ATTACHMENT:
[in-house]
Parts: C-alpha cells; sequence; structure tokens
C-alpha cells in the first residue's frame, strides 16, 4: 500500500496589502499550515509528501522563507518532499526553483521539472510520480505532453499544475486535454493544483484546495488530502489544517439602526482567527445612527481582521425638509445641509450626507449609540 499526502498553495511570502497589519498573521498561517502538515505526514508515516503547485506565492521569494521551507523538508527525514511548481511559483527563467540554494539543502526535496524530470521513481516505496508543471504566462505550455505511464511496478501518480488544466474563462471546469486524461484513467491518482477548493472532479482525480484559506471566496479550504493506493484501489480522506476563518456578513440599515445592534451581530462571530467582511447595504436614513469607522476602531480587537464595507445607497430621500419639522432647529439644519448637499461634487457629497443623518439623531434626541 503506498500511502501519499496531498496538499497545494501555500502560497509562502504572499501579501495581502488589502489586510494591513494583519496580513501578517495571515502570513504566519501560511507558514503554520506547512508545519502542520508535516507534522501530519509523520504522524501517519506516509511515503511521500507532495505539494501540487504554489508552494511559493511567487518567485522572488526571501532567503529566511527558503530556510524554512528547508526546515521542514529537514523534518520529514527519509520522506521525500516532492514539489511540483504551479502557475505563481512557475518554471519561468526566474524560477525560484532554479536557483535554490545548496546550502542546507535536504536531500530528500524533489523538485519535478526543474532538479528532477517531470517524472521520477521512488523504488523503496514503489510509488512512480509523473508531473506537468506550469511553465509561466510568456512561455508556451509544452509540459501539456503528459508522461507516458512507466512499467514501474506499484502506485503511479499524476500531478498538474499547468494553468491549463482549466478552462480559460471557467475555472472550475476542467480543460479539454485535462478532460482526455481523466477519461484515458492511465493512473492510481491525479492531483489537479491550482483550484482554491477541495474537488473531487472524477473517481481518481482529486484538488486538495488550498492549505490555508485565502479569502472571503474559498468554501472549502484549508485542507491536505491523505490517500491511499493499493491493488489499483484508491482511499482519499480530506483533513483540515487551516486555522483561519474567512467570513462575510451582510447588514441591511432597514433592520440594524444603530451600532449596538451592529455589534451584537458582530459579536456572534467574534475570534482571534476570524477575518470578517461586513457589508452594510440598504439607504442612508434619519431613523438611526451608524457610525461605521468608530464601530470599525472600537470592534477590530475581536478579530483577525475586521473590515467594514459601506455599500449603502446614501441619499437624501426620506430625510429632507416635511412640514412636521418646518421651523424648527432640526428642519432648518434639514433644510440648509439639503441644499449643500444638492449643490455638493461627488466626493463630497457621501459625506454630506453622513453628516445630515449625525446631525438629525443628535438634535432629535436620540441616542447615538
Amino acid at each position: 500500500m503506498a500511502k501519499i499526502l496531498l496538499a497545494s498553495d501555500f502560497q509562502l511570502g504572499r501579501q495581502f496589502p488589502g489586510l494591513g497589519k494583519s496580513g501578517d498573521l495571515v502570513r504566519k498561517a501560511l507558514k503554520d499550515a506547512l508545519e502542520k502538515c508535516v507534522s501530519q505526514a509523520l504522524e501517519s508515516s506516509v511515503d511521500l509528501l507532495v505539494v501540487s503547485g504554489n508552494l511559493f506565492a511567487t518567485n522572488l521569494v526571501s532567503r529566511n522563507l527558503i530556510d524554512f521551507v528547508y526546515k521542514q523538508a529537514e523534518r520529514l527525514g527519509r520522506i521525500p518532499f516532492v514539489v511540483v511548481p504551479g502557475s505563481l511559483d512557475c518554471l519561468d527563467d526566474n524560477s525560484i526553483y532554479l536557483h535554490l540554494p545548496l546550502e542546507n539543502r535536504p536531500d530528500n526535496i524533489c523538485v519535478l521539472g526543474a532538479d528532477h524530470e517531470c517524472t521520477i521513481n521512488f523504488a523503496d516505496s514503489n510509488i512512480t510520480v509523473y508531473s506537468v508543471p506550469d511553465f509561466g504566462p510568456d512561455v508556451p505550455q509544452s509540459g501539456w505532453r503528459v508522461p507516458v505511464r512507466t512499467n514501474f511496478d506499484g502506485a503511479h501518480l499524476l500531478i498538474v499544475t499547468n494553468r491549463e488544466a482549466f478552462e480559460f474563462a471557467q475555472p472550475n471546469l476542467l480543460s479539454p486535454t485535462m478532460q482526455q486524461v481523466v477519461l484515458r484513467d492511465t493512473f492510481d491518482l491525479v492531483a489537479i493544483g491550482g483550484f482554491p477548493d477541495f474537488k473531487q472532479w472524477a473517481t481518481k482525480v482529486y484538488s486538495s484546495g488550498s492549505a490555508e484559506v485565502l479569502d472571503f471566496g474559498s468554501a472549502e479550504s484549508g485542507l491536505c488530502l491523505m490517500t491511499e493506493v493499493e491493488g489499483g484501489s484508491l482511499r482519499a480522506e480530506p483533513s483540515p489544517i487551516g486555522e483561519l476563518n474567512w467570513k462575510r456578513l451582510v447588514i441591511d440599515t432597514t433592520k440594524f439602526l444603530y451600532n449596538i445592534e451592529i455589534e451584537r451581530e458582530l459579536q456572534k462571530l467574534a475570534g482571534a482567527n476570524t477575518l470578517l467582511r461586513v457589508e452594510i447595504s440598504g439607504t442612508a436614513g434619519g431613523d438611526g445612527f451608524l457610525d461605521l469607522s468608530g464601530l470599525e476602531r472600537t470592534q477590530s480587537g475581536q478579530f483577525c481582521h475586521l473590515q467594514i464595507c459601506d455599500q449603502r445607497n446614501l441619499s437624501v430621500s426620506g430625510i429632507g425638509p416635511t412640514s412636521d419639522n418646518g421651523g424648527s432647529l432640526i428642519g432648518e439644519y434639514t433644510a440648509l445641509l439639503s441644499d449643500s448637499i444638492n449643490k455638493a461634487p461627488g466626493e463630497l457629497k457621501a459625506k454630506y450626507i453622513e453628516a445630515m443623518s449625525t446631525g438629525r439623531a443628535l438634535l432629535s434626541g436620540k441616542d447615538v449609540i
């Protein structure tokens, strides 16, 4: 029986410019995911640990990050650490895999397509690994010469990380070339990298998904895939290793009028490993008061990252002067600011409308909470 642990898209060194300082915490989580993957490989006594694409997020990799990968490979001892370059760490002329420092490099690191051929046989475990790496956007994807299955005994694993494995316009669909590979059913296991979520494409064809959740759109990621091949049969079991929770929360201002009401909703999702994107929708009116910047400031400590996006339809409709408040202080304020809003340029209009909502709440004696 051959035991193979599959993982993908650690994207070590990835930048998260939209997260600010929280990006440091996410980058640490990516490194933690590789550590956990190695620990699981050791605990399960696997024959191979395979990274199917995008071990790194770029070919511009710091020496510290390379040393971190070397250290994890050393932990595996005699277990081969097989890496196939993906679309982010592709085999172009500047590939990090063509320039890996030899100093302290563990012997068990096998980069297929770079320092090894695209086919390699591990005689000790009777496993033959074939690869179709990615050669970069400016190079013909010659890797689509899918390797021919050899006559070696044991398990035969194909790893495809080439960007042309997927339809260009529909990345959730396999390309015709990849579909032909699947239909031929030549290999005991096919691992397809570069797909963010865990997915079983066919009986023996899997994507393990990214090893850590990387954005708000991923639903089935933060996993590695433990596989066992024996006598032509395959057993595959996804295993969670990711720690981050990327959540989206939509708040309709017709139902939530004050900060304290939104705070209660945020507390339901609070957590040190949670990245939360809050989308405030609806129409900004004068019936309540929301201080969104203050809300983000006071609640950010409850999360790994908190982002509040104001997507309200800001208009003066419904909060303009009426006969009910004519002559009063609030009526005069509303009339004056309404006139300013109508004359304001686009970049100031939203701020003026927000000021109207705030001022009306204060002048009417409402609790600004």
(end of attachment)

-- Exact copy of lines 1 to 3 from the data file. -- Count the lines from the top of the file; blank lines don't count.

[in-house]
Parts: C-alpha cells; sequence; structure tokens
C-alpha cells in the first residue's frame, strides 16, 4: 500500500496589502499550515509528501522563507518532499526553483521539472510520480505532453499544475486535454493544483484546495488530502489544517439602526482567527445612527481582521425638509445641509450626507449609540 499526502498553495511570502497589519498573521498561517502538515505526514508515516503547485506565492521569494521551507523538508527525514511548481511559483527563467540554494539543502526535496524530470521513481516505496508543471504566462505550455505511464511496478501518480488544466474563462471546469486524461484513467491518482477548493472532479482525480484559506471566496479550504493506493484501489480522506476563518456578513440599515445592534451581530462571530467582511447595504436614513469607522476602531480587537464595507445607497430621500419639522432647529439644519448637499461634487457629497443623518439623531434626541 503506498500511502501519499496531498496538499497545494501555500502560497509562502504572499501579501495581502488589502489586510494591513494583519496580513501578517495571515502570513504566519501560511507558514503554520506547512508545519502542520508535516507534522501530519509523520504522524501517519506516509511515503511521500507532495505539494501540487504554489508552494511559493511567487518567485522572488526571501532567503529566511527558503530556510524554512528547508526546515521542514529537514523534518520529514527519509520522506521525500516532492514539489511540483504551479502557475505563481512557475518554471519561468526566474524560477525560484532554479536557483535554490545548496546550502542546507535536504536531500530528500524533489523538485519535478526543474532538479528532477517531470517524472521520477521512488523504488523503496514503489510509488512512480509523473508531473506537468506550469511553465509561466510568456512561455508556451509544452509540459501539456503528459508522461507516458512507466512499467514501474506499484502506485503511479499524476500531478498538474499547468494553468491549463482549466478552462480559460471557467475555472472550475476542467480543460479539454485535462478532460482526455481523466477519461484515458492511465493512473492510481491525479492531483489537479491550482483550484482554491477541495474537488473531487472524477473517481481518481482529486484538488486538495488550498492549505490555508485565502479569502472571503474559498468554501472549502484549508485542507491536505491523505490517500491511499493499493491493488489499483484508491482511499482519499480530506483533513483540515487551516486555522483561519474567512467570513462575510451582510447588514441591511432597514433592520440594524444603530451600532449596538451592529455589534451584537458582530459579536456572534467574534475570534482571534476570524477575518470578517461586513457589508452594510440598504439607504442612508434619519431613523438611526451608524457610525461605521468608530464601530470599525472600537470592534477590530475581536478579530483577525475586521473590515467594514459601506455599500449603502446614501441619499437624501426620506430625510429632507416635511412640514412636521418646518421651523424648527432640526428642519432648518434639514433644510440648509439639503441644499449643500444638492449643490455638493461627488466626493463630497457621501459625506454630506453622513453628516445630515449625525446631525438629525443628535438634535432629535436620540441616542447615538